Checkpoints promote safe driving
Maj. Joshua Munch, deputy provost marshal, and Staff Sgt. Jacob Deaton, traffic investigations NCO in charge, make a routine traffic stop Nov. 15. after a vehicle failed to obey a visual traffic device.

FORT RUCKER, Ala. (November 21, 2012) -- The Fort Rucker Provost Marshal's Office and the Directorate of Public Safety will conduct several compliance checkpoints throughout the next few weeks to promote safe driving.

Officers use these checkpoints to monitor driver and vehicle compliance with state law and installation regulations, to ensure the safety of personnel on the installation and educate people on cell phone use and what is considered proper identification, according to Maj. Joshua Munch, Fort Rucker deputy provost marshal.

"We will set up in a specific location on a specific day on the road and stop traffic from both directions. It's not our intent to inconvenience people; we're trying to keep the roadways safe," he said.

The average stop lasts 15-30 seconds and stops will be conducted day and night. Officers will be checking for seatbelts, cell phone usage, proper documentation, as well as looking for anyone who is impaired by alcohol or drugs, according to Staff Sgt. Jacob Deaton, traffic investigations NCO in charge.

"Typically, if [a person] does not have the proper paperwork in the vehicle we will give them a warning, but if there is something that is expired or if we feel like further assessment needs to be made on an individual or a vehicle we will have them pull off the road and see if we need to write a citation or not," he said.

Registration, proof of insurance, a license and military identification (when appropriate) is the proper paperwork that each driver should have in the vehicle at all times, said Deaton.

During the stops, officials suggest people stay calm and not become irritated.

"Please be patient during the checkpoints. Don't become [aggravated] just because we conducted a stop and you feel like you shouldn't have been stopped," said Munch. "If you have an issue during the checkpoint bring them to the station afterward, don't argue with an officer at the site."

Deaton agreed.

"During the checkpoints don't get frustrated with the officer and do not get out of your car. Follow the questions or guidance of the officer and things will go smoothly. Don't be nervous. Just be safe about it," he said.

Lt. Col. Madeline Bondy, provost marshal and director of public safety on Fort Rucker said that drivers may feel like the checkpoints are conducted to meet quotas, which is false.

"We do not have a quota of citations that we have to write weekly, monthly or yearly. That is a common misconception. These checkpoints are to ensure the safety of the road, whether it's from oneself or others," she said.

Bondy said that the checkpoints can be conducted anywhere at any time, and that everyone should be prepared to stop.

"[The checkpoints] can be near the gates or closer to the interior of the installation as opposed to our normal patrols ensuring compliance to laws, rules and regulations," she said.

There are many issues that Bondy said drivers are being careless about, and that Soldiers and Family members should uphold the law not only because it is the law, but for safety.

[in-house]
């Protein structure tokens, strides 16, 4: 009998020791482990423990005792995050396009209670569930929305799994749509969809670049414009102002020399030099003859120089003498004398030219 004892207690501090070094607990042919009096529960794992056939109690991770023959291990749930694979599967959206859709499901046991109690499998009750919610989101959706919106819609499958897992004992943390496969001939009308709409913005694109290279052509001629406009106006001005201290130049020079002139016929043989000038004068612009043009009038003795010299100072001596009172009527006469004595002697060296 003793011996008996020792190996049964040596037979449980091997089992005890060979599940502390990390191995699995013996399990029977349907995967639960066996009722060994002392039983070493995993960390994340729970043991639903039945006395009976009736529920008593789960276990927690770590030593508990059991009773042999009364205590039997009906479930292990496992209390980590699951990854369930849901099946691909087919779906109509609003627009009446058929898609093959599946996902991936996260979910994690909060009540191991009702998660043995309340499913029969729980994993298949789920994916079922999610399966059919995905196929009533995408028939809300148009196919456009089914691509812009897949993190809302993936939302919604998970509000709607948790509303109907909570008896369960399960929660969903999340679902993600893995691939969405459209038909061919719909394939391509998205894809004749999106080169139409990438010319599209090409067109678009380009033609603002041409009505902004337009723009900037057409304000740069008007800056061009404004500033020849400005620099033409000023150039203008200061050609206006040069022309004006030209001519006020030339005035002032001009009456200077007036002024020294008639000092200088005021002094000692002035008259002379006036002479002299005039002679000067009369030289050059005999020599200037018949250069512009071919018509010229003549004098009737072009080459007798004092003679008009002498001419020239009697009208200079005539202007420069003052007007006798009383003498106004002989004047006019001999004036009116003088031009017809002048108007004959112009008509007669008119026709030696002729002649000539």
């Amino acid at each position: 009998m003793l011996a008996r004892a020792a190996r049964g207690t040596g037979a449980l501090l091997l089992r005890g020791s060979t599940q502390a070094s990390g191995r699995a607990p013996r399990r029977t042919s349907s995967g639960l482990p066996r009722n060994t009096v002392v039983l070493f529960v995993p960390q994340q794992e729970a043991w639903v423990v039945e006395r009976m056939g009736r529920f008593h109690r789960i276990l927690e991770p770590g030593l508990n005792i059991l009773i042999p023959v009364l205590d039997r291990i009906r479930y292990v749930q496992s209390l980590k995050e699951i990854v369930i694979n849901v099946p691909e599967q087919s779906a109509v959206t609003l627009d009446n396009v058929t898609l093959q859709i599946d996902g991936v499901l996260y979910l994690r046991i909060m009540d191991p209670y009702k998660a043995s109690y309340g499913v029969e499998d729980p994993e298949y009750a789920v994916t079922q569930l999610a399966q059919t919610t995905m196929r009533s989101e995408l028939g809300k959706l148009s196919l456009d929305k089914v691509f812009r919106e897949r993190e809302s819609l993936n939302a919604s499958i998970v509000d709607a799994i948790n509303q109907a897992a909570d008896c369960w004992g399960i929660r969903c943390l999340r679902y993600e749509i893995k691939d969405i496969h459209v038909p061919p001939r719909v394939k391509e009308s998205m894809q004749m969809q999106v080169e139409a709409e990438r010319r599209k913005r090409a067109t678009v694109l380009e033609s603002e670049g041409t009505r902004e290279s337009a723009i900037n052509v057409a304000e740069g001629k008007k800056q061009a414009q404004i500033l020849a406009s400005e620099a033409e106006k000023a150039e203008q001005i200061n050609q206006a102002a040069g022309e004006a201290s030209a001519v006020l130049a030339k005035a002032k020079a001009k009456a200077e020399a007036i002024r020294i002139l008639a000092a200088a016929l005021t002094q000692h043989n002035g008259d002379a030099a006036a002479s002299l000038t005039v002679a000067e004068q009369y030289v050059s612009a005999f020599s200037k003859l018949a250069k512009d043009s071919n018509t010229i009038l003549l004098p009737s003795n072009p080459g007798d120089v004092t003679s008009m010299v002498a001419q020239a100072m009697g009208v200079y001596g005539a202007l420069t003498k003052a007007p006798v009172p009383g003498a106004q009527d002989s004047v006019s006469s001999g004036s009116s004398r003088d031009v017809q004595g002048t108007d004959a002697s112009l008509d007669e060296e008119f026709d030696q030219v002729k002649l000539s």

"Holding your phone in your hand or lap on speaker phone does not constitute hands free -- that is not in compliance with regulations. Seatbelts are also another major concern. People know the dangers of not wearing a seatbelt, so there is no excuse," she said.

DPS officials also have a few other concerns.

"We are having problems with people not respecting the appropriate significance to Reveille and Retreat. People should stop their vehicles and get out to show proper respect, whether that be saluting or standing in the direction of the nearest flag," she said.

"Ignorance is not an excuse or defense, so if anyone has questions please call us," she added.

Bondy also wanted to bring attention to pedestrians who may be bringing more danger to themselves than they realize.

She said that, for safety, people cannot wear ear buds on the paths around housing or on sidewalks around post because many people are oblivious to the cars around them.

"Lots of people wear ear buds while on the roadways and sidewalks while they are exercising. There are only three designated paths where wearing ear buds is allowed. They can be worn at the air assault track by the gym on Andrews, and the paths at Beaver and Ech Lake," she said.

The winter months can also cause people to take more medication, and the officers warn people of driving while under the influence of some prescription medications.

"People can get a driving while under the influence citation off of medication or cough syrup. Do not operate heavy machinery on medicine or prescription drugs; a vehicle is a heavy machine. You can get a citation even if your blood alcohol level is below 0.08 percent," said Munch.

The parties that often accompany the holidays can set people up for a citation if someone is transporting alcohol improperly.

"People cannot have a drink open in the car or in their hand. If it is open and within reach of the driver then they can be cited for an open container. The safest bet is to put it in the trunk of the vehicle or inside a cooler in the back seat. Don't let that homemade eggnog in a pitcher sitting in the passenger seat get you in trouble," said the deputy provost marshal.

Page last updated Wed November 21st, 2012 at 00:00